Malaysia’s ex-finance minister charged with failure to declare assets

If found guilty, Daim Zainuddin faces a maximum prison term of five years and a RM100,000 fine.

Eileen Ng

Eileen Ng

The Straits Times


Daim’s prosecution is the latest graft crackdown involving prominent political and business figures. PHOTO: UNSPLASH

January 30, 2024

KUALA LUMPUR – Malaysia’s former finance minister Daim Zainuddin was charged on Jan 29 with allegedly failing to declare his assets, amid concerns that Prime Minister Anwar Ibrahim is using graft crackdowns selectively against his political foes.

Prosecutors allege that Daim failed to declare ownership in 38 companies; 25 plots of land and properties in Kuala Lumpur, Selangor, Negeri Sembilan, Pahang and Kedah; seven luxury vehicles and two investment fund accounts under the country’s anti-graft laws.

The 85-year-old pleaded not guilty in a Kuala Lumpur court.

“I don’t wish to say much about this political charge against me. I am not guilty, and I look forward to my day in court,” he said in a statement after being charged.

If found guilty, Daim faces a maximum prison term of five years and a RM100,000 (S$28,400) fine.

Judge Azura Alwi set bail at RM280,000 but did not impose any additional conditions after Daim’s lawyer, Mr M. Puravalen, told the court that his client is “not going anywhere” due to his health condition.

Daim, who arrived in court in a wheelchair with his family, was a kidney transplant patient, has hearing difficulties and suffered minor strokes. One of his eyes was removed due to a fungal infection, Mr Puravalen said.

Judge Azura also advised parties in the case not to issue any statements, and set March 22 for the next mention.

Daim’s prosecution is the latest graft crackdown involving prominent political and business figures.

On Jan 23, Daim’s wife, Na’imah Abdul Khalid, was charged with failing to disclose her assets to graft investigators.

Also in January, the Malaysian Anti-Corruption Commission (MACC) summoned Mr Mirzan Mahathir and Mr Mokhzani Mahathir, sons of former premier Mahathir Mohamad, for questioning over their respective business activities. They were ordered to declare all their assets within 30 days.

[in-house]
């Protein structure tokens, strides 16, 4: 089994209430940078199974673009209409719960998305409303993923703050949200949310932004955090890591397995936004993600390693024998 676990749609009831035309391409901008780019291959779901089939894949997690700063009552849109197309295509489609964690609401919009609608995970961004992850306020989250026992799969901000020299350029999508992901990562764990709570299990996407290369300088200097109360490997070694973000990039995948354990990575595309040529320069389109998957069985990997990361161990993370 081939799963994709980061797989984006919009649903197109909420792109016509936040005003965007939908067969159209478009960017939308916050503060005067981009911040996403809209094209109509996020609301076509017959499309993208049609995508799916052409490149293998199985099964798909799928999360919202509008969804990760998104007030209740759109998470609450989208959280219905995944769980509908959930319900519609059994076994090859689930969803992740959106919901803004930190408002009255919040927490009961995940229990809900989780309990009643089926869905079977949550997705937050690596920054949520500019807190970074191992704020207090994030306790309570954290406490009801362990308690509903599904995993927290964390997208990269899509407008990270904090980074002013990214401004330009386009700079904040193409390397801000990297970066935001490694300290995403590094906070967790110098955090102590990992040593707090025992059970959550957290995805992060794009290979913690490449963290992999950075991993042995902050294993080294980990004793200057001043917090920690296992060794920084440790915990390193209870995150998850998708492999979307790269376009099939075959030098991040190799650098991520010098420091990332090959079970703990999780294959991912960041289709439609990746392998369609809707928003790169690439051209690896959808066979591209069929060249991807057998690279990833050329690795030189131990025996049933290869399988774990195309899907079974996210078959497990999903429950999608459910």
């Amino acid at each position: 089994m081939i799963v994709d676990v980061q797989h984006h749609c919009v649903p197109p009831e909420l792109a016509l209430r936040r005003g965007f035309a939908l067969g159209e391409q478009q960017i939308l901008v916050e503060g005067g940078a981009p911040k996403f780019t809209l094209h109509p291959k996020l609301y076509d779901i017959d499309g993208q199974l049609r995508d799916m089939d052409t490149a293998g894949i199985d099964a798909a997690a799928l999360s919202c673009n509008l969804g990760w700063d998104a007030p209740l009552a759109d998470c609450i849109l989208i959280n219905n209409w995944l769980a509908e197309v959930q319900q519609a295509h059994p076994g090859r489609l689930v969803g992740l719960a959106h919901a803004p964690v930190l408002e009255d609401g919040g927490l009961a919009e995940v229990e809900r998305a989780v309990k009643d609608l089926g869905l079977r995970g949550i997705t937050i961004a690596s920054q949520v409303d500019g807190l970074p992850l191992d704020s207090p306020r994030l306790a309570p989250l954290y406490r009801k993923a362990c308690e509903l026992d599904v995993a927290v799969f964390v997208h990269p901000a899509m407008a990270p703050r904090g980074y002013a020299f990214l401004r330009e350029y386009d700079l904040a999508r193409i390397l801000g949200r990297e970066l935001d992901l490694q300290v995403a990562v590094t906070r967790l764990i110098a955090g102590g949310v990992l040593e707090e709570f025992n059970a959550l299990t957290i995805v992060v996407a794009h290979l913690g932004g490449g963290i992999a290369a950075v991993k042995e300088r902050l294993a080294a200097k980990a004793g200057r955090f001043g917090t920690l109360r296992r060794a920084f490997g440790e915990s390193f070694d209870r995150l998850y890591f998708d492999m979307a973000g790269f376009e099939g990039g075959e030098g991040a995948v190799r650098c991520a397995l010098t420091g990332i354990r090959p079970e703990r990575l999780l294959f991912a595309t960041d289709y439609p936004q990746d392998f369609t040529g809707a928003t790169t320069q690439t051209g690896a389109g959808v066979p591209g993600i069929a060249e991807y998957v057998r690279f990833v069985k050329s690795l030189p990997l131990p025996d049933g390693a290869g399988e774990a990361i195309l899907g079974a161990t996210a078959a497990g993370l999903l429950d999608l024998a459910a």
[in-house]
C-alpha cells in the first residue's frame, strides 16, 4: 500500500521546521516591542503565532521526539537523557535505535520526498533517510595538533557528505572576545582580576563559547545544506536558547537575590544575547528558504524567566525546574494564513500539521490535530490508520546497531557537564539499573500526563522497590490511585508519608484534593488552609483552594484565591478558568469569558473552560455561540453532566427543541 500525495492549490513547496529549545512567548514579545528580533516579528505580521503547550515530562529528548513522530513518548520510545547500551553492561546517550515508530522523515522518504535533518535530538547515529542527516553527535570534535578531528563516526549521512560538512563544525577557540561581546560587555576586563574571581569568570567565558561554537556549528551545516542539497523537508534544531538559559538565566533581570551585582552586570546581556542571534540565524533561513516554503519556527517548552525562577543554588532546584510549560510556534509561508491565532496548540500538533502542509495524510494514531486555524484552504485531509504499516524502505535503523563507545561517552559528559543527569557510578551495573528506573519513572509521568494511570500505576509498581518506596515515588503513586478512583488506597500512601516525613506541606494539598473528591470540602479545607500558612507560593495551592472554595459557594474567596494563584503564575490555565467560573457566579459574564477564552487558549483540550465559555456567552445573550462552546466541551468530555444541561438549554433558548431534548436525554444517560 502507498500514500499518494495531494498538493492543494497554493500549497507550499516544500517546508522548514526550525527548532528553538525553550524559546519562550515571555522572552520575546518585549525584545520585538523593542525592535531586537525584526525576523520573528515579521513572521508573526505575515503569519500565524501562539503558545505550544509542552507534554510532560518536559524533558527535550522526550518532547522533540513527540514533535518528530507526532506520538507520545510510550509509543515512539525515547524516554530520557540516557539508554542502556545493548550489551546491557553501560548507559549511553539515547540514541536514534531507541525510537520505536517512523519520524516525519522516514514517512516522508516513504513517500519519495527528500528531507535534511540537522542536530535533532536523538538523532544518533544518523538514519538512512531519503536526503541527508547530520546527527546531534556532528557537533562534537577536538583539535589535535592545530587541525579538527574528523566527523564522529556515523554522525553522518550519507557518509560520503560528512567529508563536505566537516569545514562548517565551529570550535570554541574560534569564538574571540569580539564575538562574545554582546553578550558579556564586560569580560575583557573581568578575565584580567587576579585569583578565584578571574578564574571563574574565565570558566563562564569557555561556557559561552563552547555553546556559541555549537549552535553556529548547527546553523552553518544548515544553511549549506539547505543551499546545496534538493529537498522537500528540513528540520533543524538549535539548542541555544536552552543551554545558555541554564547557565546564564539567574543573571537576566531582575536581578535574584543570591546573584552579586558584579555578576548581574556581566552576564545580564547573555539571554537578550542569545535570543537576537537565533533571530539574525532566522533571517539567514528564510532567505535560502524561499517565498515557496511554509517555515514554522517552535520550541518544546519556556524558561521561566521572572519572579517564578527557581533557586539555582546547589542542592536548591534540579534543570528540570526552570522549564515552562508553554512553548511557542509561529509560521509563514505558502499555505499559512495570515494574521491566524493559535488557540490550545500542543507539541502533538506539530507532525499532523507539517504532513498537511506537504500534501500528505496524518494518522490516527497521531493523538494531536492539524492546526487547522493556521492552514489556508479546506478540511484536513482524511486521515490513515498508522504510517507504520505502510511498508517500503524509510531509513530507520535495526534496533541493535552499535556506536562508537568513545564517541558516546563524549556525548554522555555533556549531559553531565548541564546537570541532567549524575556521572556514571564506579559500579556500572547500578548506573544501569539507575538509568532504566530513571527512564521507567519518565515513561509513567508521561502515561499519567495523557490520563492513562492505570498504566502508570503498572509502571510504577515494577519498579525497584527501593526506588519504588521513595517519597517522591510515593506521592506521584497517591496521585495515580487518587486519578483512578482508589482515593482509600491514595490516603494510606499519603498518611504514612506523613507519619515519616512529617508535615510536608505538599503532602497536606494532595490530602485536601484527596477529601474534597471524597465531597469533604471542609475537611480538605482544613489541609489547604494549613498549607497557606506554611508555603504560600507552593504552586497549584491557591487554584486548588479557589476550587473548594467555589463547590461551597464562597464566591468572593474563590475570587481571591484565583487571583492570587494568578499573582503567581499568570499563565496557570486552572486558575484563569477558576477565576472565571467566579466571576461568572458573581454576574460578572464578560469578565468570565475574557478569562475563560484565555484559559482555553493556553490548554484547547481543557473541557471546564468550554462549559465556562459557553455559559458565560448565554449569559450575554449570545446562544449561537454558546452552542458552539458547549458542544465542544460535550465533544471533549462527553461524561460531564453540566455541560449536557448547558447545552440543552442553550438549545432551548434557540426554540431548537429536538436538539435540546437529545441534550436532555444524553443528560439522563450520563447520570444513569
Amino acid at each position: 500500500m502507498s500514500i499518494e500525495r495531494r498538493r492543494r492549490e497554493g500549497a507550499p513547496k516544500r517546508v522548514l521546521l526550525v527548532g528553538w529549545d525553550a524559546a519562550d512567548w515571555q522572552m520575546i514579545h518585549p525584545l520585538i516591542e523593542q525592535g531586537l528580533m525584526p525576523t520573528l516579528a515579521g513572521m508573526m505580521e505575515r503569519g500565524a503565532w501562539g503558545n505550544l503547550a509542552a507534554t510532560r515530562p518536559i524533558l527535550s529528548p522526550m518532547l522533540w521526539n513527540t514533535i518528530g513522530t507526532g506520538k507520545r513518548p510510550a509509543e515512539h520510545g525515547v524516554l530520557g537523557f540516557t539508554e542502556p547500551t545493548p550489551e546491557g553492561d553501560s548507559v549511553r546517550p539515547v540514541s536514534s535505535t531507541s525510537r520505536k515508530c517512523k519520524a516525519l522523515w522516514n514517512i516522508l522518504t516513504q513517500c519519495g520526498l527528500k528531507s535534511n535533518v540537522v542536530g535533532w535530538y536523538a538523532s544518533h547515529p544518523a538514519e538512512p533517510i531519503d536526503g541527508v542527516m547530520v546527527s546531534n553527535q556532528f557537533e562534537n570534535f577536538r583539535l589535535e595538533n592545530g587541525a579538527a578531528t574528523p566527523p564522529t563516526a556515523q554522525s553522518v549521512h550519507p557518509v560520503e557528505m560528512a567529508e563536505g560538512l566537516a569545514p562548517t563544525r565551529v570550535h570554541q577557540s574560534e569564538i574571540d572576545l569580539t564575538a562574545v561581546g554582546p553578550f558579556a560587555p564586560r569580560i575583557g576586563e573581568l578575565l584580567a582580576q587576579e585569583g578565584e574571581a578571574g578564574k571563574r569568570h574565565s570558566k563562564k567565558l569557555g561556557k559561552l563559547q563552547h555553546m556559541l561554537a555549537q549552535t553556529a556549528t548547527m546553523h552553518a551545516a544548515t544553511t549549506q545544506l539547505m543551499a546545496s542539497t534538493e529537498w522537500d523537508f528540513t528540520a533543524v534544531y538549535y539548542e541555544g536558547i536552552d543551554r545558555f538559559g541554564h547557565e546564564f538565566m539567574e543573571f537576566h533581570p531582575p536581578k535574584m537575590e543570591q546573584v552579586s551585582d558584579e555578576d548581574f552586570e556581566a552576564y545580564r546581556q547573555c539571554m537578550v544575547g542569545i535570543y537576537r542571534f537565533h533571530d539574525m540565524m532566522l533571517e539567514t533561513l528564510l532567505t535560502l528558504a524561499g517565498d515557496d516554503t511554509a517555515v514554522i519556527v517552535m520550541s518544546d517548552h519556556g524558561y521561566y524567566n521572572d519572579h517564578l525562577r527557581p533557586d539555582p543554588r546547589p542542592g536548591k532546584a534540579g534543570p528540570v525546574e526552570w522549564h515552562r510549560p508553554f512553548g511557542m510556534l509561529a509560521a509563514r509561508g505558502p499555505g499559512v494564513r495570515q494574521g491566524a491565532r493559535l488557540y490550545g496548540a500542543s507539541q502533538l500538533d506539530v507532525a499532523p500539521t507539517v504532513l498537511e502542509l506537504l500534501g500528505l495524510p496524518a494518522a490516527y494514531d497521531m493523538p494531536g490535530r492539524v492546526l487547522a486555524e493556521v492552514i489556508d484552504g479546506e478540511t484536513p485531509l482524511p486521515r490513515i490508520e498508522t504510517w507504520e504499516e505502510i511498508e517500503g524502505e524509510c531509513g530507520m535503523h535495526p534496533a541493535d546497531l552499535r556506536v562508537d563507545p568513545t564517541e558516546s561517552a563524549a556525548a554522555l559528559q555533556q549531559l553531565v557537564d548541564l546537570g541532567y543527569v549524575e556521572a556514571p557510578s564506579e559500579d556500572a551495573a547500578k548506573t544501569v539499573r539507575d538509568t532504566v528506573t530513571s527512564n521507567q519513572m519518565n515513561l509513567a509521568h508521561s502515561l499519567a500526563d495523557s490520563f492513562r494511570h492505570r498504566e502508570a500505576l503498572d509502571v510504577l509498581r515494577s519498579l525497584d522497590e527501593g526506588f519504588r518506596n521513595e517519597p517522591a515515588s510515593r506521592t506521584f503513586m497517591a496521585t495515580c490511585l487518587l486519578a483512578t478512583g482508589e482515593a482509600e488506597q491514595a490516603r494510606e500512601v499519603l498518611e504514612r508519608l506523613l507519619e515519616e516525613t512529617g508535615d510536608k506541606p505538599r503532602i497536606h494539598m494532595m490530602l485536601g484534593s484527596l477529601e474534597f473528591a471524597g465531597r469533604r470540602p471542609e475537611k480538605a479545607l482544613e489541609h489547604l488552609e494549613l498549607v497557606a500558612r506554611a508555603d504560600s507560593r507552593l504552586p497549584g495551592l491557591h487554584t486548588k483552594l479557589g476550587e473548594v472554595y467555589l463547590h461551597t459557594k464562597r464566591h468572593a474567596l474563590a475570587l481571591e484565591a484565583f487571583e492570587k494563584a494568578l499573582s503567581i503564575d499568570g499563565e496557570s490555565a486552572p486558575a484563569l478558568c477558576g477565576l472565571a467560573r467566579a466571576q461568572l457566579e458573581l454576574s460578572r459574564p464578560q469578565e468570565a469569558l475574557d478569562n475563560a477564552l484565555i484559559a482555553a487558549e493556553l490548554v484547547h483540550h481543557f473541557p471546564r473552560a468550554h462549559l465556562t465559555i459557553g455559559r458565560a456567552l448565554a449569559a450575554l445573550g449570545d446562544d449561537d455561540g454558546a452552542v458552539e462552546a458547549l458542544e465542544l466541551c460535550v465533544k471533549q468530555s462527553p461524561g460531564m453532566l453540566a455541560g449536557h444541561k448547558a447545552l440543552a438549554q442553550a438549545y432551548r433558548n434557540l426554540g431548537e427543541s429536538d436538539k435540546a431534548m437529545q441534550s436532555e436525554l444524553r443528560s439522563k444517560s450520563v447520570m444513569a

Others being questioned for alleged corruption offences include former premier Muhyiddin Yassin and his son-in-law, as well as opposition chief Hamzah Zainuddin.

In his Jan 29 statement, Daim said independent institutions like the MACC, Attorney-General’s Chambers and Inland Revenue Board have been made tools for pursuing political opponents. He said: “Like many others who wanted a new Malaysia, I had come out to support Pakatan Harapan and Anwar Ibrahim in 2018. Then, the nation was under the shadow of the 1MDB (1Malaysia Development Berhad) scandal.

“But now, we are under the shadow of an administration that is abusing its powers while betraying all the promises of reform – a wolf in sheep’s clothing that cries reforms but does the polar opposite.”

A close ally of Tun Dr Mahathir, Daim was finance minister from 1984 to 1991 and rejoined the Cabinet between 1998 and 2001, after Dr Mahathir sacked Datuk Seri Anwar, then the finance minister.

Daim is also a fierce critic of Mr Anwar, who came to power in 2022 vowing to stamp out high-level corruption. Daim has called the probe into his affairs a “political witch-hunt”.

Dr Mahathir has also claimed that the investigation is politically motivated.

The MACC had explained that the investigation carried out against Daim is based on existing laws and information from the Pandora Papers, which shone a light on tax evasion by the rich and powerful around the world.

Mr Anwar has lauded the MACC for acting against those who were found to be corrupt, regardless of their position and status.

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